Date of Award

Fall 1979

Document Type

Dissertation - Restricted

Degree Name

Doctor of Philosophy (PhD)



First Advisor

Taft, Thomas B.

Second Advisor

Robinson, Edward H.

Third Advisor

Rise, Lee C.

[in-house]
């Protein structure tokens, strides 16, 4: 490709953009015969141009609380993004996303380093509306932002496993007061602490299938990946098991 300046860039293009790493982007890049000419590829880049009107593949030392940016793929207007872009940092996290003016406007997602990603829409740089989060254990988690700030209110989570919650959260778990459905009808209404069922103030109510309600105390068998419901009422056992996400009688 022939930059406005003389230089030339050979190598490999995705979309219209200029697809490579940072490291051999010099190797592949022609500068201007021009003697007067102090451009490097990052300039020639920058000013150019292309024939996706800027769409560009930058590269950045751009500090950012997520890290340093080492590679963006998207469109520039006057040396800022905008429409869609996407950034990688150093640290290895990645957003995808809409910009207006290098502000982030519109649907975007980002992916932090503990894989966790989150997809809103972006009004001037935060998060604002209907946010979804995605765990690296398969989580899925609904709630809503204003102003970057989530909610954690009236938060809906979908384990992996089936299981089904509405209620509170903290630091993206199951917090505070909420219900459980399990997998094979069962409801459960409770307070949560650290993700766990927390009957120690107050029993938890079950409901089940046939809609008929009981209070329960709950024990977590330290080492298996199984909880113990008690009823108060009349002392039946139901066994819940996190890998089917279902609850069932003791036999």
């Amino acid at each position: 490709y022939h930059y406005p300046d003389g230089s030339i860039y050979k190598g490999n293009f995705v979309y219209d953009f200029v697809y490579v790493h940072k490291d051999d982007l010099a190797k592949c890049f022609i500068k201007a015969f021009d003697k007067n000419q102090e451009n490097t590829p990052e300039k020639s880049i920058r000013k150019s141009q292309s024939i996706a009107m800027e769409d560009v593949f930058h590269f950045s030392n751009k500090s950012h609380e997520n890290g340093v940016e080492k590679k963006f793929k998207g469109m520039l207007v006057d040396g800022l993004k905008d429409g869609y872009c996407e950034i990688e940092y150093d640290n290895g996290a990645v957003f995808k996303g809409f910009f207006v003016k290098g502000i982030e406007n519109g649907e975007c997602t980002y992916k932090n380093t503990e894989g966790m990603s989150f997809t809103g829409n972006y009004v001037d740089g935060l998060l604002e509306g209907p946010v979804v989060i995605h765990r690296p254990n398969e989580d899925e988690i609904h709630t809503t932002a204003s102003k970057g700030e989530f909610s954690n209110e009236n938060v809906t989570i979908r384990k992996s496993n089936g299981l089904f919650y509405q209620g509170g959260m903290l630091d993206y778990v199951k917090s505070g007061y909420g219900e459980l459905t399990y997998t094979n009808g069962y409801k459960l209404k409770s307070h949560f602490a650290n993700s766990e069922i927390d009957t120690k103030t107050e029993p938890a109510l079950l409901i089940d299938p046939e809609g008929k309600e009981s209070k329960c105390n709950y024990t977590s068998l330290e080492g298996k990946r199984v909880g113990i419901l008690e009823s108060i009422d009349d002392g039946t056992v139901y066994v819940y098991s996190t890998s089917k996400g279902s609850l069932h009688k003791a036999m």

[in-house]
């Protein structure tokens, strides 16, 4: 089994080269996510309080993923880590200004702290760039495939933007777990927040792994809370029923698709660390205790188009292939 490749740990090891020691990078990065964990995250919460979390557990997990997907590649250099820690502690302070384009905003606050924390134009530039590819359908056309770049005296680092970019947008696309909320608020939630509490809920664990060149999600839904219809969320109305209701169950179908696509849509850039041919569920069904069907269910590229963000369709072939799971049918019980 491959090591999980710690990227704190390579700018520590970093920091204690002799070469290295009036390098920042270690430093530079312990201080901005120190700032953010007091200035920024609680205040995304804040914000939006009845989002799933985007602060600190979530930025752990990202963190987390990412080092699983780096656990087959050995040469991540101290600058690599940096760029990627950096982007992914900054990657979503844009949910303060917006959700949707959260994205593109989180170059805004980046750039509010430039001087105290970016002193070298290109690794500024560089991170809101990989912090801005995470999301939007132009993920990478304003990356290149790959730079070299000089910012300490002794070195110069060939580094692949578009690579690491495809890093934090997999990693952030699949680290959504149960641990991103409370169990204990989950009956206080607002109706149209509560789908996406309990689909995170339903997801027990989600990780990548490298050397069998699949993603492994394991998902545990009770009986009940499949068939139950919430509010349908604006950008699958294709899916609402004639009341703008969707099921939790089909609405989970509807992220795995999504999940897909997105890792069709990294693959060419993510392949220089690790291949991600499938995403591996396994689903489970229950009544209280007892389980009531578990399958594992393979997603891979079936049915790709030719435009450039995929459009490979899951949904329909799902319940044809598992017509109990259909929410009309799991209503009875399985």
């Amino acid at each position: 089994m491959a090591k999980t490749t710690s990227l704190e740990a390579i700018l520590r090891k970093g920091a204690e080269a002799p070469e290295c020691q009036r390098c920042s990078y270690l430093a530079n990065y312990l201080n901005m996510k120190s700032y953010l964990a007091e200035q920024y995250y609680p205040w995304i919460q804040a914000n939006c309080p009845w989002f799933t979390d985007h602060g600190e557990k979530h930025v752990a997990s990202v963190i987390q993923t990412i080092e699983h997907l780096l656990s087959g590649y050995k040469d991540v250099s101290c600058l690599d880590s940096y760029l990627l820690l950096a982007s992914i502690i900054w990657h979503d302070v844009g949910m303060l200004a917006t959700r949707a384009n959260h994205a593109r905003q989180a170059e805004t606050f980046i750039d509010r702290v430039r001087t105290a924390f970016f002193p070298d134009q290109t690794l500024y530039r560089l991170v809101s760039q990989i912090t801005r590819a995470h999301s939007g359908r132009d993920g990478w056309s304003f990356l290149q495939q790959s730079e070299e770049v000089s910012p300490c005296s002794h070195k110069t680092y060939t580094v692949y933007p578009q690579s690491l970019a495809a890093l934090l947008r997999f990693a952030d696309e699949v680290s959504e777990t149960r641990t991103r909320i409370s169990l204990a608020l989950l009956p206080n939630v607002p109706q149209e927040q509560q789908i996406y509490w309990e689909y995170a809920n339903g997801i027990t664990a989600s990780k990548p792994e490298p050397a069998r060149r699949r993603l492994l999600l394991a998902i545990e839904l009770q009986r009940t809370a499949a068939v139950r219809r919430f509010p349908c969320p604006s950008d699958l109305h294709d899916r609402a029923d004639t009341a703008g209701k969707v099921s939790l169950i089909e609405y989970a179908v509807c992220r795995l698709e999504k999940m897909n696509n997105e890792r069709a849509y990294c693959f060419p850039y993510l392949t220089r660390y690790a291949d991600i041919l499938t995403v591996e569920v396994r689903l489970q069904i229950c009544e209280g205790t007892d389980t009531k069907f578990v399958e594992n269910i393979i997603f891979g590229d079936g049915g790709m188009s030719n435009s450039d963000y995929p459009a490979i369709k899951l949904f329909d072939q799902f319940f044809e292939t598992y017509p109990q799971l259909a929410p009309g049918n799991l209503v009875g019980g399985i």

A variation in objective testing is using computers in the testing process. This study will provide a transition in the research on traditional instruction with traditional testing and that with standardized computer tests. The primary purpose of this study was to assess the effects that the administration methods of paper-pencil and computer with and without feedback would have on achievement test performance, test reliability and test item statistics in a college level classroom. The learner characteristics of cognitive style for field dependence/ independence and attitude toward the role of computers in society were used as covariates. The study was conducted in an undergraduate philosophy course. The instructional undergraduate method was philosophy traditional lecture-discussion format. The 32 students were randomly assigned to three groups each of which took a test under three methods of administration. The tests were instructor-constructed over particular segments of the course material. The methods used were paper-pencil, computer with and computer without feedback. The feedback method was an indication of the correctness/incorrectness of a response with the correct answer supplied for the latter. The test scores for each test were standardized independently in order to be considered equivalent instruments. Measures of cognitive style and attitude were obtained prior to any testing. Measures of attitude were also obtained after' the testing was completed. The research design was a univariate repeated measures ANOVA. The hypotheses were: 1. Test performance on computer administered tests both with and without feedback will be better than test performance on paper-pencil tests. 2. The test item responses will be similar in pattern among all methods of testing. 3. The tests given by computer will be more reliable than the paper-pencil tests. 4. There will be a positive difference in test performance on computer-administered tests when cognitive style and attitude are held constant as covariates. 5. There will be a positive change in student attitudes toward the computer...



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